I was looking through some old photos and found the still life, above, where I placed an arrangement in a vintage metal file box. I also found this photo, where I shared how to make plant markers from vintage silverware.  The crocheted vintage trivet was a thrift store find!


If you enjoyed this post, please let me know in the comments! Be sure to subscribe to House Revivals, so you own't miss any of the great articles and tutorials we have planned.

Thanks so much for stopping by!



Tuesday, March 3, 2015

Basic Craft Supplies: What I Keep on Hand All the Time

As a constant crafter, there are certain "consumable" supplies I try to keep on hand at all times. Here are a few of my basic "go to" supplies. If I have these items, a recycled cereal box, and Netflix, anything is possible!


For starters, you always want to have a clear drying white glue on hand. My absolute favorite basic white glue is Aleene's Original Tacky Glue. It is affordable and dependable. It grabs fast, so you don't have to wait a long time for glue to dry. I usually buy the eight ounce size (here is an affiliate link to the product:  ALEENES 15599 All Purpose Glue, 8-Ounce).

Lately, I've been thinking I should just go ahead a buy the gallon size bottle -- it's actually a great deal on Amazon. Here is an affiliate link for that, if you want to try it: Aleene's Orignal Tacky Glue 128oz.

I still use regular white school glue for many projects, but for anything that needs to "grab" quickly, I reach for Tacky Glue.


Another staple in my craft supply stash is paintable Elmer's Wood Glue. I've tried many other brands, and always return to this one. I use wood glue for building three-dimensional items out of cardboard, such as putz houses, models, and holiday ornaments. It doesn't set up fast, but the bond is super strong. Wood glue does not dry clear, so it is really only appropriate for projects that will be painted, or decoupaged, or similarly covered. I will sometimes paint a light coat of wood glue over a cardboard or chipboard blank, to seal it and harden it.

Here is an affiliate link:  Elmer's E7020 Carpenter's Wood Glue, 16 Ounces.  If you have space to store larger sizes of glue, the one gallon bottle is a great value. Here is that affiliate link: Elmer's E7050 Carpenter's Wood Glue, 1 Gallon. You can also find Elmer's wood glue at hardware stores and some discount stores.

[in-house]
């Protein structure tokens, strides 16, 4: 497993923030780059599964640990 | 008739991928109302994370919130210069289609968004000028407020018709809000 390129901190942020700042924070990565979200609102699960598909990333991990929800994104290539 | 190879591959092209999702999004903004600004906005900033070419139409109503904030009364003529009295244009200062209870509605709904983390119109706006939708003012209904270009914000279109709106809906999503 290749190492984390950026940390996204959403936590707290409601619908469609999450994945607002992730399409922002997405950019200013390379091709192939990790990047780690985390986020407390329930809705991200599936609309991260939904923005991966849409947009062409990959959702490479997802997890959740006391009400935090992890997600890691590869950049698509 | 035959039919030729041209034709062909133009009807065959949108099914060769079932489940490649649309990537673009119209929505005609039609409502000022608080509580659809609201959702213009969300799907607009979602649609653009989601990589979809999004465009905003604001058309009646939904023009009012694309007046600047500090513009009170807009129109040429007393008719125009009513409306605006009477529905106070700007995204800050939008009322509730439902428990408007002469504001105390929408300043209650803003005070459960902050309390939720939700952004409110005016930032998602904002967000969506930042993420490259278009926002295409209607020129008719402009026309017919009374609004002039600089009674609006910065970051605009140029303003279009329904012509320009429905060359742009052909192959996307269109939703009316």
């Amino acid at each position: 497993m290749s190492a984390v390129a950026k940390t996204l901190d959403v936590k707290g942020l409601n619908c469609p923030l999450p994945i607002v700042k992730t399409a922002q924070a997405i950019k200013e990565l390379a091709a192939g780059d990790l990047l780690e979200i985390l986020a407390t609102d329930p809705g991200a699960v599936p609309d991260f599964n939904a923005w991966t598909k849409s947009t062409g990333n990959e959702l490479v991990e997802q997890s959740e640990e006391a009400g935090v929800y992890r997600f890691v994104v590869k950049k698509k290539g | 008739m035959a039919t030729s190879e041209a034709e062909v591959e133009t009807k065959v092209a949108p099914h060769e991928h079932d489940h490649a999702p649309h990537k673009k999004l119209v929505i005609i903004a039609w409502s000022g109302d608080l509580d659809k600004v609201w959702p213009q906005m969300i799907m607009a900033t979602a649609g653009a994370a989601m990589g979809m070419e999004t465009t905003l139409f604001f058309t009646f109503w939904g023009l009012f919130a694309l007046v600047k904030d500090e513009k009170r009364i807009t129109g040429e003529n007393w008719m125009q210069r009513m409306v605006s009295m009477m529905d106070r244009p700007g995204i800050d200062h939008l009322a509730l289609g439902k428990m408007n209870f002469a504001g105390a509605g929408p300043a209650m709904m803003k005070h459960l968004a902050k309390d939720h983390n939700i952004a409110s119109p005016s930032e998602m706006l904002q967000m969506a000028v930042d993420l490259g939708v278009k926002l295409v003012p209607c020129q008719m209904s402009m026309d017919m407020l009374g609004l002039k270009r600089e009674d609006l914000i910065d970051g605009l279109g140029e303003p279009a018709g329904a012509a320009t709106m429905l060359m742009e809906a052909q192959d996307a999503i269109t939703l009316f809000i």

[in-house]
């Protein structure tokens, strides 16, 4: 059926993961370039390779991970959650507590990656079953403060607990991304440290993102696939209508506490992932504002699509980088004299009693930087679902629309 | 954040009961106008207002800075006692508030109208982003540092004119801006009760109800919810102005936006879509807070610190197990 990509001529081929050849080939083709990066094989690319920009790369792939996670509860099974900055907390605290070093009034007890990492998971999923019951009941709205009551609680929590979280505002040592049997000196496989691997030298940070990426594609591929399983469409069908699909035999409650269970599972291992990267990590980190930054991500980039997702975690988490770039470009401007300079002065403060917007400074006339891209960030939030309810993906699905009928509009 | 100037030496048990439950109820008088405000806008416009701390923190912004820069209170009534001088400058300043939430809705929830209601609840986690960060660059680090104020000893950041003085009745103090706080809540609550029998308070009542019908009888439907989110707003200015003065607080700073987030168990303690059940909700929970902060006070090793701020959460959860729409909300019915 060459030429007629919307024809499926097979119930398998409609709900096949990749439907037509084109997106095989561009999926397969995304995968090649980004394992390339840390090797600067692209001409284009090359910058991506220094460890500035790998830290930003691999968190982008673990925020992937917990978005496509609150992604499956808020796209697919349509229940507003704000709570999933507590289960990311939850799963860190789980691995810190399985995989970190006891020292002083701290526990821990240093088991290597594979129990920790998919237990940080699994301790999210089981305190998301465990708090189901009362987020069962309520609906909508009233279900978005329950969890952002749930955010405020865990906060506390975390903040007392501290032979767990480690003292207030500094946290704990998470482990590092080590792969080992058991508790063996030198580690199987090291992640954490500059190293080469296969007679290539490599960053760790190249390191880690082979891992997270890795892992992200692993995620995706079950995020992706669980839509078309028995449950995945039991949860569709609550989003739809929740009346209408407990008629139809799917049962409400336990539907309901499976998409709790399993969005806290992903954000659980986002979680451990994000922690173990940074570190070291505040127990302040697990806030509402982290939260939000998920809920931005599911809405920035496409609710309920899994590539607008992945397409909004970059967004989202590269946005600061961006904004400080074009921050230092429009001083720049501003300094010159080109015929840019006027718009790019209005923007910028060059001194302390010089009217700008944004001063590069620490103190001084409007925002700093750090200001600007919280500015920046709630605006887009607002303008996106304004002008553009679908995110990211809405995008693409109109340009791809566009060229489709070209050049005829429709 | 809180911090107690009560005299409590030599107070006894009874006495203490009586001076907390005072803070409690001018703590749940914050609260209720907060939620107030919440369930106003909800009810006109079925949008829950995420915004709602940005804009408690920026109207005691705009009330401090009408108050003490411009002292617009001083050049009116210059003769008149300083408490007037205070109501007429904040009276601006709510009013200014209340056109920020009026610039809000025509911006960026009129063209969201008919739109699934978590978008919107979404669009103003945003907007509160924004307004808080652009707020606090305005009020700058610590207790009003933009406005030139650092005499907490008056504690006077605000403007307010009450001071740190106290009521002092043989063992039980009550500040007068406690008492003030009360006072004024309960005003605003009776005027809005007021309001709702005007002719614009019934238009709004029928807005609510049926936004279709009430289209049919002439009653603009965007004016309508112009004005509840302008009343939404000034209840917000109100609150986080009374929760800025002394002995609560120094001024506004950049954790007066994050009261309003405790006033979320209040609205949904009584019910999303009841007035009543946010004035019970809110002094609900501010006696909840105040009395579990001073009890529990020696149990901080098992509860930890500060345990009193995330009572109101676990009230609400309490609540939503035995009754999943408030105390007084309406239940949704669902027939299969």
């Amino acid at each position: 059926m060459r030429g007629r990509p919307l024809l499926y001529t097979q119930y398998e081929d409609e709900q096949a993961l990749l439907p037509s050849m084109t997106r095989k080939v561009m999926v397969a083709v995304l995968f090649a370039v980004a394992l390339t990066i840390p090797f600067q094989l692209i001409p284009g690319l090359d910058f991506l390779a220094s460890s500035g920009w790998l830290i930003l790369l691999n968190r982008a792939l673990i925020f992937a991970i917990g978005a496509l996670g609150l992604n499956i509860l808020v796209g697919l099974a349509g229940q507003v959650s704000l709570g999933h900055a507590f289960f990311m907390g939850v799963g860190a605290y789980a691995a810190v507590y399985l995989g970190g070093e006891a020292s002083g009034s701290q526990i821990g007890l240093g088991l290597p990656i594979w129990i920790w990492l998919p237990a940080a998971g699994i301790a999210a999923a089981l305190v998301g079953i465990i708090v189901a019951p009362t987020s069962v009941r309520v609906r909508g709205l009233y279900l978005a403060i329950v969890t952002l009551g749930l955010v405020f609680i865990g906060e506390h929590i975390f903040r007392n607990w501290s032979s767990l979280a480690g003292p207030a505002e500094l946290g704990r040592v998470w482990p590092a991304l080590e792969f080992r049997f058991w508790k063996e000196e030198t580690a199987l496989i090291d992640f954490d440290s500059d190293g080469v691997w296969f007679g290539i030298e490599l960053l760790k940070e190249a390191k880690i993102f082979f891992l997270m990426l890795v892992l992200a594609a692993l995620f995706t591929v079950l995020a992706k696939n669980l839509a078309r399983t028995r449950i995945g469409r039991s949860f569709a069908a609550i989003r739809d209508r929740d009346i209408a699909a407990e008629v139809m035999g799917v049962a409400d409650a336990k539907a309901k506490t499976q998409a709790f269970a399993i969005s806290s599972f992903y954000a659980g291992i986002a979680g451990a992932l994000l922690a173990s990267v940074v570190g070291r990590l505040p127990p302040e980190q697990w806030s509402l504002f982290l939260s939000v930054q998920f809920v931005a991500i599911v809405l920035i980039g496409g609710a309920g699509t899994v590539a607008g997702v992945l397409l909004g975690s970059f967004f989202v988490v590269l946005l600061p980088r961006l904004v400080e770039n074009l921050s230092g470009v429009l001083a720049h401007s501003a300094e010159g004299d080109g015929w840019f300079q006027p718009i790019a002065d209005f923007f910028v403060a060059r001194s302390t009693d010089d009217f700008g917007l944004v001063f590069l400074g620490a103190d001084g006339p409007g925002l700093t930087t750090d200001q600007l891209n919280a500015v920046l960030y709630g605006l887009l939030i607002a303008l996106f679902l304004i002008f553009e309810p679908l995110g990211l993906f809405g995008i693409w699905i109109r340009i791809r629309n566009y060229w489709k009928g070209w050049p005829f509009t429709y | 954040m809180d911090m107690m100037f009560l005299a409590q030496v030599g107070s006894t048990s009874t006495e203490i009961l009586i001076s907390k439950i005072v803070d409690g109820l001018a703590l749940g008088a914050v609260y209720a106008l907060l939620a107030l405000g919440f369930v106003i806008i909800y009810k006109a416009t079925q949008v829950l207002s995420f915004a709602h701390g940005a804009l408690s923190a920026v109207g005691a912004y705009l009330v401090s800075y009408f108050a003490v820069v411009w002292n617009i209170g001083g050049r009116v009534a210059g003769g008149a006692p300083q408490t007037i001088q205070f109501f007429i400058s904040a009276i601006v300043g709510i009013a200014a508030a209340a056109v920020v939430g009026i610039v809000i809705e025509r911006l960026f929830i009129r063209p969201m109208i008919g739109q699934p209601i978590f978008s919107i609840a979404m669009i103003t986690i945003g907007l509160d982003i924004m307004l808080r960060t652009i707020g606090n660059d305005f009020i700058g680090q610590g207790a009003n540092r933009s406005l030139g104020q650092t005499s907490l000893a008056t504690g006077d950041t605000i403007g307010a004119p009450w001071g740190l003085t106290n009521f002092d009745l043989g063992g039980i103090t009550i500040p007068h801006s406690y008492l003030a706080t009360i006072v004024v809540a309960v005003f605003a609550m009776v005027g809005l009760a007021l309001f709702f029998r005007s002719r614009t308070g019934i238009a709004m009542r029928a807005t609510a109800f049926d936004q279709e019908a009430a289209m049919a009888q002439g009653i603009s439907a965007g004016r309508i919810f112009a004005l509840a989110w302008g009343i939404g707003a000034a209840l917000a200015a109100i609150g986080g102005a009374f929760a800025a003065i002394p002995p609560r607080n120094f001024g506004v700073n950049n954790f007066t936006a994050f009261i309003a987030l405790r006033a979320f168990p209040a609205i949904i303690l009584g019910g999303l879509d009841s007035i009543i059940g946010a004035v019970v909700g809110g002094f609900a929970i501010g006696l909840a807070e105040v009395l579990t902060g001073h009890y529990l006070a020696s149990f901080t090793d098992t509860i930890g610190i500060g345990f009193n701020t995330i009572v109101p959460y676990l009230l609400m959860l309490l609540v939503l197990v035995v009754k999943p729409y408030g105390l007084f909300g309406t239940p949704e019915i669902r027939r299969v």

My all time favorite decoupage medium is matte Mod Podge. It's great for sealing paper projects. It has some thickness to it, and seems to sit on the surface more than other brands. A few years ago I was in an art show in Seattle, but did not have access to any of my original renderings because we were in the middle of a move and our stuff was in storage. I was able to print color copies of my work and Mod Podge the pieces to mat board. Once the pieces were dry, I went back in with more Mod Podge and a brush and made brush marks, following the stroke marks of the renderings. The results were beautiful -- the Mod Podge did not significantly alter the colors, and the brush strokes lent a "high end" feel to the pieces.

Here is an affiliate link for Mod Podge:  Mod Podge CS11302 Original 16-Ounce Glue, Matte Finish. If you decoupage a lot, and have the storage space, the gallon size is a good value. Here is that affiliate link: Mod Podge CS11304 1-Gallon, Matte



Another decoupage medium I love is Beacon Adhesive's Fast Finish Decoupage Sealer. It is a sealer and bonder, all-in-one. I like it because it dries very fast and hard. It is also very thin and seems to penetrate the item you are gluing down. Sometimes Mod Podge looks thick, so if you want a subtler decoupage medium, this may be exactly what you are looking for. It is a little more expensive than Mod Podge, but you don't use more than a few drops, since it is thin. It takes a little getting used to, but once you get the hang of it, it becomes indispensable.

It is a little hard to find -- here in Seattle I can sometimes find it at Pacific Fabrics. Here is an affiliate link to the product through Amazon: Beacon Adhesives Fast Finish Decoupage Sealer, 8-Ounce.


Gesso! I love gesso and use lots of it. Gesso is great for priming canvases and so much more. I use gesso to prime and seal recycled cardboard for painted Christmas ornaments, and for many other mixed media projects. I also use it for paperclay and wood pulp clay and paper mache projects. In a pinch, I've made my own using talc, but I am pretty pleased with this acrylic gesso from ProArt. It is very affordable and gets the job done.

Here is an affiliate link: Pro-Art 16-Ounce Premium Gesso Canvas Primer. If you have enough room to store the 64 ounce size, the economy gesso is a terrific value. Here is that affiliate link: Pro-Art Economy Gesso Canvas Primer, 64-Ounce. You can also find Pro-Art Gesso at most large craft stores.


Dimensional Magic is another favorite. I don't use it as often as the other items, but it's great to have on hand for paper jewelry projects, or to add a "domed" glossy effect to other projects. I seal my projects first, using decoupage medium, then add the dimensional magic. One thing I have learned, is that you must set your items on a perfectly level surface while waiting for the Dimensional Magic to harden, or the surface can end up being a bit lopsided. Here in the Pacific Northwest, it takes quite a bit longer to dry (days), but patience pays off with a hard glossy surface.